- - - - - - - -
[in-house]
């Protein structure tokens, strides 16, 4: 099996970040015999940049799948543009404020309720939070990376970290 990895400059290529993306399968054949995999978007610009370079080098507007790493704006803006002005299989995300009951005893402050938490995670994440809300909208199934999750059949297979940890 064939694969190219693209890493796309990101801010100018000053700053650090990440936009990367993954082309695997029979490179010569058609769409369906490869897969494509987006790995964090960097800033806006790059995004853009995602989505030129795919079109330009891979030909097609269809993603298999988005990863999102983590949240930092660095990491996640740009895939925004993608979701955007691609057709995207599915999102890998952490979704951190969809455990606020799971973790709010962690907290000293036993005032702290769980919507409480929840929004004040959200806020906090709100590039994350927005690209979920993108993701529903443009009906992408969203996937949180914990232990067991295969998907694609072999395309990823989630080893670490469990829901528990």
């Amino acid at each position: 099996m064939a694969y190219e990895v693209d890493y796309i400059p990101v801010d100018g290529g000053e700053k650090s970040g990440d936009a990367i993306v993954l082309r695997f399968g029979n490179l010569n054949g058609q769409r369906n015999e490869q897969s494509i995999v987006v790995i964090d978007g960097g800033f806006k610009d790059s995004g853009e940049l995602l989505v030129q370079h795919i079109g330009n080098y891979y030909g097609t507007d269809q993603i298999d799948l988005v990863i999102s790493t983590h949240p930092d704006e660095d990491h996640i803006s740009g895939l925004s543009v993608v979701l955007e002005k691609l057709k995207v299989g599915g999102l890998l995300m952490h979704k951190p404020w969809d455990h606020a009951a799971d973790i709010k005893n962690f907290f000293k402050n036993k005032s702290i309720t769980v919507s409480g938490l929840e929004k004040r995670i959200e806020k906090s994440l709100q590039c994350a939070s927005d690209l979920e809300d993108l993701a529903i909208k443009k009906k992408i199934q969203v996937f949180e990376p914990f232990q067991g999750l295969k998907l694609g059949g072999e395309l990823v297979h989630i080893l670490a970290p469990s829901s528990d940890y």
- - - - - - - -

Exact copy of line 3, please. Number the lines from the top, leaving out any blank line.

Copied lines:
């Amino acid at each position: 099996m064939a694969y190219e990895v693209d890493y796309i400059p990101v801010d100018g290529g000053e700053k650090s970040g990440d936009a990367i993306v993954l082309r695997f399968g029979n490179l010569n054949g058609q769409r369906n015999e490869q897969s494509i995999v987006v790995i964090d978007g960097g800033f806006k610009d790059s995004g853009e940049l995602l989505v030129q370079h795919i079109g330009n080098y891979y030909g097609t507007d269809q993603i298999d799948l988005v990863i999102s790493t983590h949240p930092d704006e660095d990491h996640i803006s740009g895939l925004s543009v993608v979701l955007e002005k691609l057709k995207v299989g599915g999102l890998l995300m952490h979704k951190p404020w969809d455990h606020a009951a799971d973790i709010k005893n962690f907290f000293k402050n036993k005032s702290i309720t769980v919507s409480g938490l929840e929004k004040r995670i959200e806020k906090s994440l709100q590039c994350a939070s927005d690209l979920e809300d993108l993701a529903i909208k443009k009906k992408i199934q969203v996937f949180e990376p914990f232990q067991g999750l295969k998907l694609g059949g072999e395309l990823v297979h989630i080893l670490a970290p469990s829901s528990d940890y």